Foster the People’s ‘Supermodel’ – Super Album
Bridget Dedelow | Monday, March 24, 2014
“It feels like, feels like I’m coming of age.”
These lyrics ring true in one of Foster the People’s latest songs, “Coming of Age.” The band’s newest album, “Supermodel,” was released March 18 to high anticipation, and it is an impressive sophomore album.
Foster the People, headed by musician Mark Foster, released their first single, “Pumped Up Kicks,” in 2010. After the song went viral on YouTube, their debut album, “Torches,” was released in May of 2011. With solid dance-pop beats, “Torches” quickly became an indie-crowd favorite. From there, the popularity of the band skyrocketed, as they racked up Grammy nominations and sold out their tour. Their initial single could still be heard on the radio constantly, and by the time it was just sizzling down, Foster the People was like a ticking bomb ⎯ it was a matter of time before new material and sound would come from them.
Generally speaking, the newest record, as a whole, came at just the right time. The album’s fiery opener, “Are You What You Want To Be?” rockets “Supermodel” right out of the gate, with energetic guitars, drums and a strong vocal backbeat. This track is slightly reminiscent of reggae, but the element is not overpowering. The repetition makes this track one that definitely has the potential to get stuck in your head.
Another unique aspect of this album is the way Foster the People integrates other musical elements into their songs to create freshness in their music. “Pseudologica Fantastica” takes on a dreamlike quality, taking listeners through a ride reminiscent of The Beatles’ “Lucy in the Sky With Diamonds.”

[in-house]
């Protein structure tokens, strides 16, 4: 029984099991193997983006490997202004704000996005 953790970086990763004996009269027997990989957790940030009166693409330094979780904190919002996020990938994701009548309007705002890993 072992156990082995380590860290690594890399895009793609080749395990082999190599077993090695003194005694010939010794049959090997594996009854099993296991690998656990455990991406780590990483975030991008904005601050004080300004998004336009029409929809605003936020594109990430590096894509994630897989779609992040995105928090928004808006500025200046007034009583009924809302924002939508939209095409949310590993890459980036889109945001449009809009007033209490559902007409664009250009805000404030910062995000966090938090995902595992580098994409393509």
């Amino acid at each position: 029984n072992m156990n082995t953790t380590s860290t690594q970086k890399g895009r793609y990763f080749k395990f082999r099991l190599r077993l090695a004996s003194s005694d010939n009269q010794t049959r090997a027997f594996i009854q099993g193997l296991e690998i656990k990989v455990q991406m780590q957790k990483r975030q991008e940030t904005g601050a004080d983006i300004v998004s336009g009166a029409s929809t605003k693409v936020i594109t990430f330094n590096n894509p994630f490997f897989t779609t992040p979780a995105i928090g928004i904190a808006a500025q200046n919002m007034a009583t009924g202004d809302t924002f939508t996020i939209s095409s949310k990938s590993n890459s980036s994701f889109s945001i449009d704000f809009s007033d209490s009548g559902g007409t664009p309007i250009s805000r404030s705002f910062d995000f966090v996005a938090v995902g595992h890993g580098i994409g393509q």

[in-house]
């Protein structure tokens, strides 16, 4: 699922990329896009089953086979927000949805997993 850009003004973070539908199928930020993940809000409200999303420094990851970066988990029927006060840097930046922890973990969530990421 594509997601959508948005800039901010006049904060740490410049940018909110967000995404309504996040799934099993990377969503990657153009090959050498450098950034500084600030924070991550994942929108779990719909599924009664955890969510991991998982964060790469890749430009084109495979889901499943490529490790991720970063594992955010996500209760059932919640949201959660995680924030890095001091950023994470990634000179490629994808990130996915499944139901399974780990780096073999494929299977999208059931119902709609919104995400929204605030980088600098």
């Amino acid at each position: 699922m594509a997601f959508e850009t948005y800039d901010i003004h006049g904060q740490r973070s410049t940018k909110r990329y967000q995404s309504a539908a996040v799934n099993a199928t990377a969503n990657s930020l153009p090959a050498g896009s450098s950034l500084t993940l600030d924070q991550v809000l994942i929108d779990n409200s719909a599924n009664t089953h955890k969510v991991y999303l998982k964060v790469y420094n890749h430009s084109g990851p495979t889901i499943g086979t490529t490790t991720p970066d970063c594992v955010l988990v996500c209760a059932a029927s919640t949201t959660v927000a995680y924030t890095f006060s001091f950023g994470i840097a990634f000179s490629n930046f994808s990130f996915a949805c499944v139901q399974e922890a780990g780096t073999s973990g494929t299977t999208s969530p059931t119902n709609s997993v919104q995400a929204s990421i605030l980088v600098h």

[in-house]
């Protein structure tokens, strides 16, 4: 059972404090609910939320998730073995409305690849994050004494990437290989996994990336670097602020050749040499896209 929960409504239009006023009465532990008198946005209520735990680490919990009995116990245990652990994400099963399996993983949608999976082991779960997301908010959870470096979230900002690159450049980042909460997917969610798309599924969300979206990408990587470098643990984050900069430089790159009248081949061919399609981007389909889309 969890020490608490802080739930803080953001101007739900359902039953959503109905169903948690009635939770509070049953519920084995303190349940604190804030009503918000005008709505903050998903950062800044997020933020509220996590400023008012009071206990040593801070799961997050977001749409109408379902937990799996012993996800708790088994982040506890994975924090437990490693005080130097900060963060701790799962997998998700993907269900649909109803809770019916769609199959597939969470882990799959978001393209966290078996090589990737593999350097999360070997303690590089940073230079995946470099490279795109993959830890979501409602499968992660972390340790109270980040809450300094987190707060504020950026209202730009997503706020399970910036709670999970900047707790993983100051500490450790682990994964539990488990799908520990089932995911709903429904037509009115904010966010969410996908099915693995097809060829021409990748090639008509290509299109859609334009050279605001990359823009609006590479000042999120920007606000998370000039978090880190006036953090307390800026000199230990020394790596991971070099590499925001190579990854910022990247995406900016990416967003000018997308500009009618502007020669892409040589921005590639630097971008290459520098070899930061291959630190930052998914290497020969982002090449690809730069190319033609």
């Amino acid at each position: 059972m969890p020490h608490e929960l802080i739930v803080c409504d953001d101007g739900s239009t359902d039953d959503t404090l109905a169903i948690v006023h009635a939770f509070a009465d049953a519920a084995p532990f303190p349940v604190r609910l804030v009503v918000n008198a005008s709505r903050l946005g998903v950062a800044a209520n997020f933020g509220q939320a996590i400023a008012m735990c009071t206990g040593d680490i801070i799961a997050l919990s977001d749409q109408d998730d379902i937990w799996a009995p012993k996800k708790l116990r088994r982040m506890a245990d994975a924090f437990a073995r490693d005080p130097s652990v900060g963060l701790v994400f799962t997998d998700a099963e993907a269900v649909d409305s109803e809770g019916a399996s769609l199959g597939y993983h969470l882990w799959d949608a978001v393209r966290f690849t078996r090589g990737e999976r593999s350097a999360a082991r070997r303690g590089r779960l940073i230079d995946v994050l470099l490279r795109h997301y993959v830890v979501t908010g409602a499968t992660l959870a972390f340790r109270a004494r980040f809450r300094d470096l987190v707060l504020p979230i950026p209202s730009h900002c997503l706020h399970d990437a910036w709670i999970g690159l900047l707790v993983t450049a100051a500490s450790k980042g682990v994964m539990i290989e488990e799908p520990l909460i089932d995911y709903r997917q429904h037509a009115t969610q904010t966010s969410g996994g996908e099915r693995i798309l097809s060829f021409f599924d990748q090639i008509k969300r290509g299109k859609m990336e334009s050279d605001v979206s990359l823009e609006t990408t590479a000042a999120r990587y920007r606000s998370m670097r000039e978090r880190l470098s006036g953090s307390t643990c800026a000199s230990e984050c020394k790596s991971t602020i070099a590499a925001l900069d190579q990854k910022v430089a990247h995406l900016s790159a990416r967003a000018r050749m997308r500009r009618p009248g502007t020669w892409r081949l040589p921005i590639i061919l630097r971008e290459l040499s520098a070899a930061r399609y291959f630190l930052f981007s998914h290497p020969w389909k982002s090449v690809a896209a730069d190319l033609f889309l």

Just like their first album, Foster the People propels “Supermodel” along with truly memorable lyrics. This, in my opinion, is one of the band’s greatest strengths: producing a record that is danceable and lighthearted, but not sloppily so. The lyrics have meaning, which takes Foster the People’s experience as a band a step further. “Ask Yourself” questions the path of the dreamer and questions the human existence in general. “And you say that dreamers always get what they desire / Well I’ve found, the more I get, the less I want / Is this the life you’ve been waiting for / Or are you hoping that you’ll be where you want with just a little more?”
The similarity between the two albums from Foster the People is apparent, but the second distinguishes itself in its own way. The sound on this record is mature, but at the same time stays true to Foster the People’s overall essence: Fun, fresh beats collide with lyrics to remember.
There are few tracks on this record that are not exactly weak but are certainly lesser than the others. Granted, “The Angelic Welcome of Mr. Jones” is the shortest song on the album, and maybe that is why it did not distinguish itself for me among the other songs. “Best Friend” was another that did not resonate with me long enough to stick.
Throughout this album, the spectrum of songs is wide, but not wide enough to be confusing or unnecessary. All of them fit with one another in a way that is both vocally and emotionally pleasing. With “Supermodel,” older fans of Foster the People will hearken back to memories of their first album, while new fans will have plenty of material to hold onto and build upon. I am excited to see what this new album brings to the band overall, and I see this quickly becoming a favorite on my “Top Rated” playlist. “Supermodel” is a record that I will certainly be keeping around for a while at least until their next single comes out.